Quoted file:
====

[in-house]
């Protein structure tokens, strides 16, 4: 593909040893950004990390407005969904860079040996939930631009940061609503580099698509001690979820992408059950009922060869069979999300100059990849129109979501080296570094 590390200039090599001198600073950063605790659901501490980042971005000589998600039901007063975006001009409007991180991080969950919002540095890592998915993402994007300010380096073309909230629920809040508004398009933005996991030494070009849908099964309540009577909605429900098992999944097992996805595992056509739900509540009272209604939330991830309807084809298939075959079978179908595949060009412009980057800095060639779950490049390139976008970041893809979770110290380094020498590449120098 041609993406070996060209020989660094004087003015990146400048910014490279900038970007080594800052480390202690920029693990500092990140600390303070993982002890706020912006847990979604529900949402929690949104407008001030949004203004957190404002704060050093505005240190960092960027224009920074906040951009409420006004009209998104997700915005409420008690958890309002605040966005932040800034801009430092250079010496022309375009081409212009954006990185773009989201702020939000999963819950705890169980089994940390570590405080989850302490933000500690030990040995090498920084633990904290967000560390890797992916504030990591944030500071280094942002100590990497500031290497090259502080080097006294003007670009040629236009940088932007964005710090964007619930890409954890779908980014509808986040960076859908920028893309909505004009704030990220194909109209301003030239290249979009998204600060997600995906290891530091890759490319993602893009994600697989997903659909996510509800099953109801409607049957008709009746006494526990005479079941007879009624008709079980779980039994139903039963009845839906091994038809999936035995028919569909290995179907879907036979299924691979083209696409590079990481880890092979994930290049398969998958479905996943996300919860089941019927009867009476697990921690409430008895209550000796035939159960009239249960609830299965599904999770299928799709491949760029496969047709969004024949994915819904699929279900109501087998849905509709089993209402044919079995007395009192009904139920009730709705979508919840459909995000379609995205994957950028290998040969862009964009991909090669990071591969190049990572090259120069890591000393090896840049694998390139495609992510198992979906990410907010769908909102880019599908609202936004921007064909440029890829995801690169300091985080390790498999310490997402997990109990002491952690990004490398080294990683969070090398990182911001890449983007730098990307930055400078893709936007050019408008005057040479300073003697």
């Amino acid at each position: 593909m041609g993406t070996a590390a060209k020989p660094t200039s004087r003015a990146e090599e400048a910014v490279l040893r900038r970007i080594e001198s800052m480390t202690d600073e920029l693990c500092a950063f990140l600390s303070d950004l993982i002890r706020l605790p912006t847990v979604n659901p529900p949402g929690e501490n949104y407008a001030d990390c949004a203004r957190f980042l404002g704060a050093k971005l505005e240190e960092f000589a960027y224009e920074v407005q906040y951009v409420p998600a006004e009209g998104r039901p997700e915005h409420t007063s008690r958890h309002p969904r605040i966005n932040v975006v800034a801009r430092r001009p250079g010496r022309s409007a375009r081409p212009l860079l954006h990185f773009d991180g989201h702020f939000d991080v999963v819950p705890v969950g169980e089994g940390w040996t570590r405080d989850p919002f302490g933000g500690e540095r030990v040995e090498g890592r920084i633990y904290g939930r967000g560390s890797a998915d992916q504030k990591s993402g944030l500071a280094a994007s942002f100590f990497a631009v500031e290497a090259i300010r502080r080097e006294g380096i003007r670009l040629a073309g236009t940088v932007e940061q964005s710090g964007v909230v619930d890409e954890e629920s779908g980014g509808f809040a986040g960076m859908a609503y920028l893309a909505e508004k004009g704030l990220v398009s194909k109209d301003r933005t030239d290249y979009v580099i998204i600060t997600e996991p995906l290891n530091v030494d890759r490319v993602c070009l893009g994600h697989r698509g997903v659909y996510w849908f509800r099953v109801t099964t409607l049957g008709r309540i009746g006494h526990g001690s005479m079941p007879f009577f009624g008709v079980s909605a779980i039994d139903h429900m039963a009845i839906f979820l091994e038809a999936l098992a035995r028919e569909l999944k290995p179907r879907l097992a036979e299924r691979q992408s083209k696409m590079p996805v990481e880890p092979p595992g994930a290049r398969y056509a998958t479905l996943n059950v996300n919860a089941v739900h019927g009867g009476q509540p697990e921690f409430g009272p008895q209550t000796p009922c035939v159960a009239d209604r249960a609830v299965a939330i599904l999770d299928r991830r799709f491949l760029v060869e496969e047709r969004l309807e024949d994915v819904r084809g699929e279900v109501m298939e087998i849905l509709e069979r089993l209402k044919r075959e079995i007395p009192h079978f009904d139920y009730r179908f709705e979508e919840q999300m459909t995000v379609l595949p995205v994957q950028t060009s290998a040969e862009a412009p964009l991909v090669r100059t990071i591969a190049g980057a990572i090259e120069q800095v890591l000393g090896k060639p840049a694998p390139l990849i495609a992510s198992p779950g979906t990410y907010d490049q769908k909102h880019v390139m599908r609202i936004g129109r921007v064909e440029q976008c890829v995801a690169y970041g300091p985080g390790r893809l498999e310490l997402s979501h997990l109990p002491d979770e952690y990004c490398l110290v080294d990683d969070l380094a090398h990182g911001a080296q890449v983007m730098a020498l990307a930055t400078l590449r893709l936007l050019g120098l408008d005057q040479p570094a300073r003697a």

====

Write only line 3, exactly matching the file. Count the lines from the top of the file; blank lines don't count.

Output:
């Amino acid at each position: 593909m041609g993406t070996a590390a060209k020989p660094t200039s004087r003015a990146e090599e400048a910014v490279l040893r900038r970007i080594e001198s800052m480390t202690d600073e920029l693990c500092a950063f990140l600390s303070d950004l993982i002890r706020l605790p912006t847990v979604n659901p529900p949402g929690e501490n949104y407008a001030d990390c949004a203004r957190f980042l404002g704060a050093k971005l505005e240190e960092f000589a960027y224009e920074v407005q906040y951009v409420p998600a006004e009209g998104r039901p997700e915005h409420t007063s008690r958890h309002p969904r605040i966005n932040v975006v800034a801009r430092r001009p250079g010496r022309s409007a375009r081409p212009l860079l954006h990185f773009d991180g989201h702020f939000d991080v999963v819950p705890v969950g169980e089994g940390w040996t570590r405080d989850p919002f302490g933000g500690e540095r030990v040995e090498g890592r920084i633990y904290g939930r967000g560390s890797a998915d992916q504030k990591s993402g944030l500071a280094a994007s942002f100590f990497a631009v500031e290497a090259i300010r502080r080097e006294g380096i003007r670009l040629a073309g236009t940088v932007e940061q964005s710090g964007v909230v619930d890409e954890e629920s779908g980014g509808f809040a986040g960076m859908a609503y920028l893309a909505e508004k004009g704030l990220v398009s194909k109209d301003r933005t030239d290249y979009v580099i998204i600060t997600e996991p995906l290891n530091v030494d890759r490319v993602c070009l893009g994600h697989r698509g997903v659909y996510w849908f509800r099953v109801t099964t409607l049957g008709r309540i009746g006494h526990g001690s005479m079941p007879f009577f009624g008709v079980s909605a779980i039994d139903h429900m039963a009845i839906f979820l091994e038809a999936l098992a035995r028919e569909l999944k290995p179907r879907l097992a036979e299924r691979q992408s083209k696409m590079p996805v990481e880890p092979p595992g994930a290049r398969y056509a998958t479905l996943n059950v996300n919860a089941v739900h019927g009867g009476q509540p697990e921690f409430g009272p008895q209550t000796p009922c035939v159960a009239d209604r249960a609830v299965a939330i599904l999770d299928r991830r799709f491949l760029v060869e496969e047709r969004l309807e024949d994915v819904r084809g699929e279900v109501m298939e087998i849905l509709e069979r089993l209402k044919r075959e079995i007395p009192h079978f009904d139920y009730r179908f709705e979508e919840q999300m459909t995000v379609l595949p995205v994957q950028t060009s290998a040969e862009a412009p964009l991909v090669r100059t990071i591969a190049g980057a990572i090259e120069q800095v890591l000393g090896k060639p840049a694998p390139l990849i495609a992510s198992p779950g979906t990410y907010d490049q769908k909102h880019v390139m599908r609202i936004g129109r921007v064909e440029q976008c890829v995801a690169y970041g300091p985080g390790r893809l498999e310490l997402s979501h997990l109990p002491d979770e952690y990004c490398l110290v080294d990683d969070l380094a090398h990182g911001a080296q890449v983007m730098a020498l990307a930055t400078l590449r893709l936007l050019g120098l408008d005057q040479p570094a300073r003697a």